HIGHLAND MIST

Leah was thrilled to get out into the countryside after so long in the city.  Dorian was not similarly moved.  The mountains hemmed them close as they travelled through the circuitous countryside, the roads wrapping around the lochs and mountains.  

 

“It’s beautiful, isn’t it?” she asked.

 

“If you like that sort of thing,” he said.

 

“Aren’t your people from around here?” she said.

 

“If you mean the fae, some of them, yes,” he said, “Selkies originate further west.  But you’ll find I have no love for my home either.”

 

“I don’t understand that,” said Leah, “it’s breathtaking.”

 

Dorian just stared out the window. 

 

The train stopped with a quiet sigh, that much louder because their destination was one of the most remote in the Highlands. Leah watched the train go, the desolate surroundings crowding in on her and Dorian as they stood together on the platform.

 

Dorian walked out and across the moor without a word, and Leah followed. The mist began to descend as they approached the mountains on the opposite side of the moor, and wreathed itself around them as they began to ascend. She lost sight of Dorian,  black-clad, picking his way up the mountain with an air of etiquette she felt was out of place in mountain climbing. Soon, she could see nothing more than the mist.

 

"Dorian?" asked Leah.

 

Leah stood on the side of the mountain, stock-still.  The mist was a shawl around her shoulders, obscuring her view.

 

“If I don't end up getting eaten by a monster, I'm going to fall to my death,” she muttered, afraid to shout for Dorian in case it marked her location.  Monsters in the quiet brooding Highlands, with silence surrounding her, was a much different experience than when they made you coffee and asked about your day.

 

“Here,” murmured Dorian, briefly touching her shoulder so that she nearly jumped out of her skin.

 

“Dorian Grey!” she snarled, “Don't do that.  You scared me half to death.”

 

“Look,” he said, and nodded in the direction of the glen below.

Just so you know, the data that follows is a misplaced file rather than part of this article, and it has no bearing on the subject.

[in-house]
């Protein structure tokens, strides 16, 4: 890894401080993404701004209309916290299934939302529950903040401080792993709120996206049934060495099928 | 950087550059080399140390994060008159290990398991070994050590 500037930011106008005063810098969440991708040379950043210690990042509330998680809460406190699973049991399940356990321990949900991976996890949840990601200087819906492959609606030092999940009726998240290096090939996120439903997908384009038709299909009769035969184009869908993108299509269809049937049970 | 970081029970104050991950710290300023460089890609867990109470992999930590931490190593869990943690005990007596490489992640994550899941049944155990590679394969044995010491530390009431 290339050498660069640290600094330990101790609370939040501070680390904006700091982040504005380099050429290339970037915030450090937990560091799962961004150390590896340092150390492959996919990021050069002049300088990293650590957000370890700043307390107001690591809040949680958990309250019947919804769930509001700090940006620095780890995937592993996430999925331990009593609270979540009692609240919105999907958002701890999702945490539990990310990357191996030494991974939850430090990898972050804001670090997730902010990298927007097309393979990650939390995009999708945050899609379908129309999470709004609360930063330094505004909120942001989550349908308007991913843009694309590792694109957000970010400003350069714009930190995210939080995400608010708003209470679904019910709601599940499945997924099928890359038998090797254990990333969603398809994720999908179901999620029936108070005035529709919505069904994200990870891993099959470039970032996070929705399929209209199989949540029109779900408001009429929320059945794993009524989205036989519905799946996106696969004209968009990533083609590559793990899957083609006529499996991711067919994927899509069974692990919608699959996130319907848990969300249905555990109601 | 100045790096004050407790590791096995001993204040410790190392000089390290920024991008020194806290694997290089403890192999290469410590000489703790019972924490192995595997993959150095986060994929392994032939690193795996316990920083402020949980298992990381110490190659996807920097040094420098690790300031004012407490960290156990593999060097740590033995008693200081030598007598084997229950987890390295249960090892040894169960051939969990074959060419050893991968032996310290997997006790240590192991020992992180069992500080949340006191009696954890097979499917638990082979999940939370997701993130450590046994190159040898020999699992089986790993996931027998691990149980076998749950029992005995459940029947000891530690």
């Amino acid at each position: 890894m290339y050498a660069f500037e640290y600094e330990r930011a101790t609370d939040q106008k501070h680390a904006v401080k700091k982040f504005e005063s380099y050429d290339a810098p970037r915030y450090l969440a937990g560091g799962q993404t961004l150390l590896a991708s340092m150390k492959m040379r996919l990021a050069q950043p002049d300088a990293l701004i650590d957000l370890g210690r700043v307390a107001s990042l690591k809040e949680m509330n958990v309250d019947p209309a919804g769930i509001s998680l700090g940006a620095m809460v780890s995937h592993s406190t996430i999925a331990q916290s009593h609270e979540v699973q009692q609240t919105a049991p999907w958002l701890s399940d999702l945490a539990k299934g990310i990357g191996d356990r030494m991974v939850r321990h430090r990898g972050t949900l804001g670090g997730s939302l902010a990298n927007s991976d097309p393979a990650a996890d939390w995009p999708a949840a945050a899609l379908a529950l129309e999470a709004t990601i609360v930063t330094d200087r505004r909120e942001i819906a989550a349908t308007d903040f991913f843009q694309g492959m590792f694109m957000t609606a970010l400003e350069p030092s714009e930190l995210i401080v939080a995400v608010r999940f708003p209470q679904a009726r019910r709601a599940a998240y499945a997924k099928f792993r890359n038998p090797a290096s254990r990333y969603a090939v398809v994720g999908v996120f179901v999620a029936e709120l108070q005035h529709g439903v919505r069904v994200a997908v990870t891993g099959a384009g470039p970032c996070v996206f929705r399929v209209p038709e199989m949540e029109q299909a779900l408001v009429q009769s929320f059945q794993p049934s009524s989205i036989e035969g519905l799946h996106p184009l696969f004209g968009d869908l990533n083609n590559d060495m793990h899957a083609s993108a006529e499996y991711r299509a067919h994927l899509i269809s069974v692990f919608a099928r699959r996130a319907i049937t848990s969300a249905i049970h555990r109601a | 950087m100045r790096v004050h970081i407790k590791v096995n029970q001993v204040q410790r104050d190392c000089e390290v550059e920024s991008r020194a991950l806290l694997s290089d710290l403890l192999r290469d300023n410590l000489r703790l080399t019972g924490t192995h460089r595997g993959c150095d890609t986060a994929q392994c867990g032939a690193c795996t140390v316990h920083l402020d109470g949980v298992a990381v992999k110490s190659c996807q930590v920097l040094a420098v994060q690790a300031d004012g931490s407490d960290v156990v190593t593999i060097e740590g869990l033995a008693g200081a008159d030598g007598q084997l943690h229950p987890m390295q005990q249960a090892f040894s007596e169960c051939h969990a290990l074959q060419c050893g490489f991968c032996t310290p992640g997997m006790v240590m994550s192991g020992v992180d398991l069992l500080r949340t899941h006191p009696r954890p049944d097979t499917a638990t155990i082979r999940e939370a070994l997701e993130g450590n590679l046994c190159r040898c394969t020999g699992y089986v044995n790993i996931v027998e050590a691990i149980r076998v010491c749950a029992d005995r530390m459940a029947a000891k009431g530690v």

Leah stared into the white and was about to ask him what he meant when the mist cleared enough for her to see the Attendants to the Guardian standing below.  Their bonelike forms seemed as though they were part of the landscape, until she saw them walking.

 

“They never leave Glasgow,” whispered Dorian, “Ever.  Look what happened when Aonghas decided to have a few drinks in Belfast.”

 

“Maybe … it wasn't Aonghas's fault after all,” Leah whispered back.  “What's going on here, Dorian?”

 

He shook his head.

 

“I really don't know,” he replied, “Every creature has their home-place.  For me, and for Magnus - “ here he grimaced slightly - “that's Islay, the land above Seal-Hame.  For Aonghas, it's Glasgow, and was Glasgow back when it could accurately be called 'the dear green place'.  We are not creatures that move.”

 

“And yet Yoo Min is here,” Leah said.

 

“From what I understand, Chief Ben owed someone a favour from his younger days,” said Dorian, “and the idea was to remove her from the temptation of men.  I don't think she expected to find someone like Magnus here. The final few years of the trial are the hardest, I assume because the monster is dying.”

 

“The guys out in Korea really that good?” she asked.

 

“Apparently,” said Dorian drily.

 

“Huh,” said Leah, “I'll have to book a ticket.” 

 

She then stood up, and motioned Dorian to follow.  They wound their way down the mountain and into the darkness of the caves below.

 

Leah couldn't see.  It was so dark in the cave that the only visible light was the small pinpoint from the entrance.  She kept stumbling and swearing under her breath.

 

“Take this,” said Dorian's voice at her elbow, handing her one end of a rope. 

 

“What's this?” she whispered.

 

“It's a rope,” he said unnecessarily, “follow me.”


“You mean you can see down here?” she asked.

 

“Yes,” he replied.

 

He turned to her, and she was startled to see his eyes were a luminescent blue, like the phosphorescent waters in the southern oceans.  But she wasn't as surprised as she once would have been.

 

They continued into the blackness.  Leah shut her eyes and opened them.  It made no difference.

 

“You're lucky I trust you,” she said.

 

“You can buy me a fish when we're done,” Dorian's voice floated back to her from somewhere in the distance.

 

“Don't you vanish on me, Dorian Grey,” she said.

 

“Don't worry, Leah,” he said, his voice near her elbow, “Come over here.”

 

He tugged on the rope and she followed.  A dull light was visible and as her eyes adjusted she saw that they were on the roof of some large interior room in the cave.  Dorian lay flat on his stomach and indicated she do the same.

 

They looked down into the cavernous room.  The Attendants were there.  A strange misshapen creature sat before them.  Behind him, a beautiful waterfall cascaded down into the cave, and they realised it wasn't a cave at all, but a deep ravine with an overhang.  Dorian shook his head. He stood up and backed away, and Leah stood to join him.

 

"What is it?" she asked.

 

"I don't know what's going on here," he said, "but I think I know someone who might."